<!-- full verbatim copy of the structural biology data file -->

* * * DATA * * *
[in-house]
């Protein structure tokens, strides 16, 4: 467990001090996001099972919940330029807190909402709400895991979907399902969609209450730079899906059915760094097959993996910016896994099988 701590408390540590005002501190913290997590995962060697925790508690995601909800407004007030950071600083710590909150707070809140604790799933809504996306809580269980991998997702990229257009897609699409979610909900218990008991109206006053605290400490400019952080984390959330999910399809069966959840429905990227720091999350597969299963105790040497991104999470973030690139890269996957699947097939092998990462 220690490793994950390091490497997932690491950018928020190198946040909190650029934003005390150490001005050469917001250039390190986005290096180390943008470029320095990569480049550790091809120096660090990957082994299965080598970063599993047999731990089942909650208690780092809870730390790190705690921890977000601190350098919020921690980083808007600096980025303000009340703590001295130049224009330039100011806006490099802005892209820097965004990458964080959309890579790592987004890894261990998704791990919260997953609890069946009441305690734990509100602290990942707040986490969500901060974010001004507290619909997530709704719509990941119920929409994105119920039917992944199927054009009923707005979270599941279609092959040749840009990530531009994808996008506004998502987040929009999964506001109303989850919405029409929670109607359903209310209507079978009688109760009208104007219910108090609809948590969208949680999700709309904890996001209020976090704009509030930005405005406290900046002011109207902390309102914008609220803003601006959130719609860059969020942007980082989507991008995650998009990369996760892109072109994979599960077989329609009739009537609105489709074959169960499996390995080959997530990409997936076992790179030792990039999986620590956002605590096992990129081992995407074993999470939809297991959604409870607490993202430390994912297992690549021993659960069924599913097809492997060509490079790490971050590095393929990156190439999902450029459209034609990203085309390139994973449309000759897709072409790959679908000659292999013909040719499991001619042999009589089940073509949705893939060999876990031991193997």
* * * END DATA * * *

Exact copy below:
[in-house]
């Protein structure tokens, strides 16, 4: 467990001090996001099972919940330029807190909402709400895991979907399902969609209450730079899906059915760094097959993996910016896994099988 701590408390540590005002501190913290997590995962060697925790508690995601909800407004007030950071600083710590909150707070809140604790799933809504996306809580269980991998997702990229257009897609699409979610909900218990008991109206006053605290400490400019952080984390959330999910399809069966959840429905990227720091999350597969299963105790040497991104999470973030690139890269996957699947097939092998990462 220690490793994950390091490497997932690491950018928020190198946040909190650029934003005390150490001005050469917001250039390190986005290096180390943008470029320095990569480049550790091809120096660090990957082994299965080598970063599993047999731990089942909650208690780092809870730390790190705690921890977000601190350098919020921690980083808007600096980025303000009340703590001295130049224009330039100011806006490099802005892209820097965004990458964080959309890579790592987004890894261990998704791990919260997953609890069946009441305690734990509100602290990942707040986490969500901060974010001004507290619909997530709704719509990941119920929409994105119920039917992944199927054009009923707005979270599941279609092959040749840009990530531009994808996008506004998502987040929009999964506001109303989850919405029409929670109607359903209310209507079978009688109760009208104007219910108090609809948590969208949680999700709309904890996001209020976090704009509030930005405005406290900046002011109207902390309102914008609220803003601006959130719609860059969020942007980082989507991008995650998009990369996760892109072109994979599960077989329609009739009537609105489709074959169960499996390995080959997530990409997936076992790179030792990039999986620590956002605590096992990129081992995407074993999470939809297991959604409870607490993202430390994912297992690549021993659960069924599913097809492997060509490079790490971050590095393929990156190439999902450029459209034609990203085309390139994973449309000759897709072409790959679908000659292999013909040719499991001619042999009589089940073509949705893939060999876990031991193997």